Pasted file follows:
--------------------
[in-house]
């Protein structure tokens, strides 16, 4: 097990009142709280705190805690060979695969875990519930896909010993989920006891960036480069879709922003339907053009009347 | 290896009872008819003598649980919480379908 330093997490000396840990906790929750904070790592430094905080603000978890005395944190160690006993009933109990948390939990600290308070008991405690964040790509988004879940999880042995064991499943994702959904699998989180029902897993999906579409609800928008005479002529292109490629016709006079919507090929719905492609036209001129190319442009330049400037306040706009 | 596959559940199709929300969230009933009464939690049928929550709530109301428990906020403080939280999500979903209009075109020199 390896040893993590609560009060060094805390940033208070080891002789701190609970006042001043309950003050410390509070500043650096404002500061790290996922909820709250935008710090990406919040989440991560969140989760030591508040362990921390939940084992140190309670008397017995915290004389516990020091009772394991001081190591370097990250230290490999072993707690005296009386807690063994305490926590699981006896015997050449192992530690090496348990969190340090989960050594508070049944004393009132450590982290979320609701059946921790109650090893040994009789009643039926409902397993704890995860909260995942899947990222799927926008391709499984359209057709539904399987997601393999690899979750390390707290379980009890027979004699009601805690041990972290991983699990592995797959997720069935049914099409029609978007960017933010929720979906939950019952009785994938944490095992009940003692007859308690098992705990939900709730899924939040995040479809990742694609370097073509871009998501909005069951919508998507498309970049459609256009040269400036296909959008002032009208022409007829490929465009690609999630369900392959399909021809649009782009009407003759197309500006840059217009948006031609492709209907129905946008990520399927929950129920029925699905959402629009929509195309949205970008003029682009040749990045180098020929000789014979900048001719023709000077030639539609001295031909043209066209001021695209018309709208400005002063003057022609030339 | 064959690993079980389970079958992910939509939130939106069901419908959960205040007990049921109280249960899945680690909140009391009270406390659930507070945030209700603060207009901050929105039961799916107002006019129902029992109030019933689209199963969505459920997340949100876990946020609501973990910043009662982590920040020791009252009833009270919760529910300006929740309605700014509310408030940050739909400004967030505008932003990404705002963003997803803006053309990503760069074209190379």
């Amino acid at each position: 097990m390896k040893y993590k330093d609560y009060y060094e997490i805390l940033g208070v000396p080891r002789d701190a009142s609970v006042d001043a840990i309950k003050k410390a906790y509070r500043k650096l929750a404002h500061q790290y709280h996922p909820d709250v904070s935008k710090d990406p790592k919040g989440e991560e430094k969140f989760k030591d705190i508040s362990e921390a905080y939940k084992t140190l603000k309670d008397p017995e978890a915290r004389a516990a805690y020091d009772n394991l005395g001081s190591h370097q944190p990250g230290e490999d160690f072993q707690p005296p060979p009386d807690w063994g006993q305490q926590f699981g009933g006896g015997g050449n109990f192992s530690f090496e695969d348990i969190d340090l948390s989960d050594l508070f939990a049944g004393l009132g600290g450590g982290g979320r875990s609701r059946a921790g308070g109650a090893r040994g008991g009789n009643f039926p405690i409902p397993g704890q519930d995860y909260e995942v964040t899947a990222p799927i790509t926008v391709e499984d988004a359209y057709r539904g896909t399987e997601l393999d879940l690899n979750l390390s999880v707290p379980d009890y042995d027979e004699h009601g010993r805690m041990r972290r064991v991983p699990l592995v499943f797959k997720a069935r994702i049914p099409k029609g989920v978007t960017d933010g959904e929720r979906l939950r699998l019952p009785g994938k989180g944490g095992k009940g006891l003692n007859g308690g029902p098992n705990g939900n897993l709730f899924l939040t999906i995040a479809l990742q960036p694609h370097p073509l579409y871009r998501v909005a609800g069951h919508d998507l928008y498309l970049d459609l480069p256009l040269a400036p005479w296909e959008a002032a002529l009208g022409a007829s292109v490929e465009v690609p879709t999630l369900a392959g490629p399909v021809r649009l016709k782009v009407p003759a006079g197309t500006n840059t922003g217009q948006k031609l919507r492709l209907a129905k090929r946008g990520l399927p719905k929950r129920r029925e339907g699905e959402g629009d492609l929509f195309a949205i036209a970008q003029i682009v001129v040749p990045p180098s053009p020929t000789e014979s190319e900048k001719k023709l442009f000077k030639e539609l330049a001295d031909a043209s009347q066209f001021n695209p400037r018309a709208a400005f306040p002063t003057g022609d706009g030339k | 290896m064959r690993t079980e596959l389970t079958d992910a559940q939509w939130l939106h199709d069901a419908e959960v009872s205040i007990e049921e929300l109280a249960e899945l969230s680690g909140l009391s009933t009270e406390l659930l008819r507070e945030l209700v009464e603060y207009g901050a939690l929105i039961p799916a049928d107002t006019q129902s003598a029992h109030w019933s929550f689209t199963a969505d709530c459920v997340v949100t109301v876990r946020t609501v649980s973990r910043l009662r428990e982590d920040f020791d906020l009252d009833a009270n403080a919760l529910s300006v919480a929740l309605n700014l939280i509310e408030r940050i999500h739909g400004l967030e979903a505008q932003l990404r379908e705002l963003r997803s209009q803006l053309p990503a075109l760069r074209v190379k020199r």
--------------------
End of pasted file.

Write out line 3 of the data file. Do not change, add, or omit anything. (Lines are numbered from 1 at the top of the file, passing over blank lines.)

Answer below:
């Amino acid at each position: 097990m390896k040893y993590k330093d609560y009060y060094e997490i805390l940033g208070v000396p080891r002789d701190a009142s609970v006042d001043a840990i309950k003050k410390a906790y509070r500043k650096l929750a404002h500061q790290y709280h996922p909820d709250v904070s935008k710090d990406p790592k919040g989440e991560e430094k969140f989760k030591d705190i508040s362990e921390a905080y939940k084992t140190l603000k309670d008397p017995e978890a915290r004389a516990a805690y020091d009772n394991l005395g001081s190591h370097q944190p990250g230290e490999d160690f072993q707690p005296p060979p009386d807690w063994g006993q305490q926590f699981g009933g006896g015997g050449n109990f192992s530690f090496e695969d348990i969190d340090l948390s989960d050594l508070f939990a049944g004393l009132g600290g450590g982290g979320r875990s609701r059946a921790g308070g109650a090893r040994g008991g009789n009643f039926p405690i409902p397993g704890q519930d995860y909260e995942v964040t899947a990222p799927i790509t926008v391709e499984d988004a359209y057709r539904g896909t399987e997601l393999d879940l690899n979750l390390s999880v707290p379980d009890y042995d027979e004699h009601g010993r805690m041990r972290r064991v991983p699990l592995v499943f797959k997720a069935r994702i049914p099409k029609g989920v978007t960017d933010g959904e929720r979906l939950r699998l019952p009785g994938k989180g944490g095992k009940g006891l003692n007859g308690g029902p098992n705990g939900n897993l709730f899924l939040t999906i995040a479809l990742q960036p694609h370097p073509l579409y871009r998501v909005a609800g069951h919508d998507l928008y498309l970049d459609l480069p256009l040269a400036p005479w296909e959008a002032a002529l009208g022409a007829s292109v490929e465009v690609p879709t999630l369900a392959g490629p399909v021809r649009l016709k782009v009407p003759a006079g197309t500006n840059t922003g217009q948006k031609l919507r492709l209907a129905k090929r946008g990520l399927p719905k929950r129920r029925e339907g699905e959402g629009d492609l929509f195309a949205i036209a970008q003029i682009v001129v040749p990045p180098s053009p020929t000789e014979s190319e900048k001719k023709l442009f000077k030639e539609l330049a001295d031909a043209s009347q066209f001021n695209p400037r018309a709208a400005f306040p002063t003057g022609d706009g030339k | 290896m064959r690993t079980e596959l389970t079958d992910a559940q939509w939130l939106h199709d069901a419908e959960v009872s205040i007990e049921e929300l109280a249960e899945l969230s680690g909140l009391s009933t009270e406390l659930l008819r507070e945030l209700v009464e603060y207009g901050a939690l929105i039961p799916a049928d107002t006019q129902s003598a029992h109030w019933s929550f689209t199963a969505d709530c459920v997340v949100t109301v876990r946020t609501v649980s973990r910043l009662r428990e982590d920040f020791d906020l009252d009833a009270n403080a919760l529910s300006v919480a929740l309605n700014l939280i509310e408030r940050i999500h739909g400004l967030e979903a505008q932003l990404r379908e705002l963003r997803s209009q803006l053309p990503a075109l760069r074209v190379k020199r």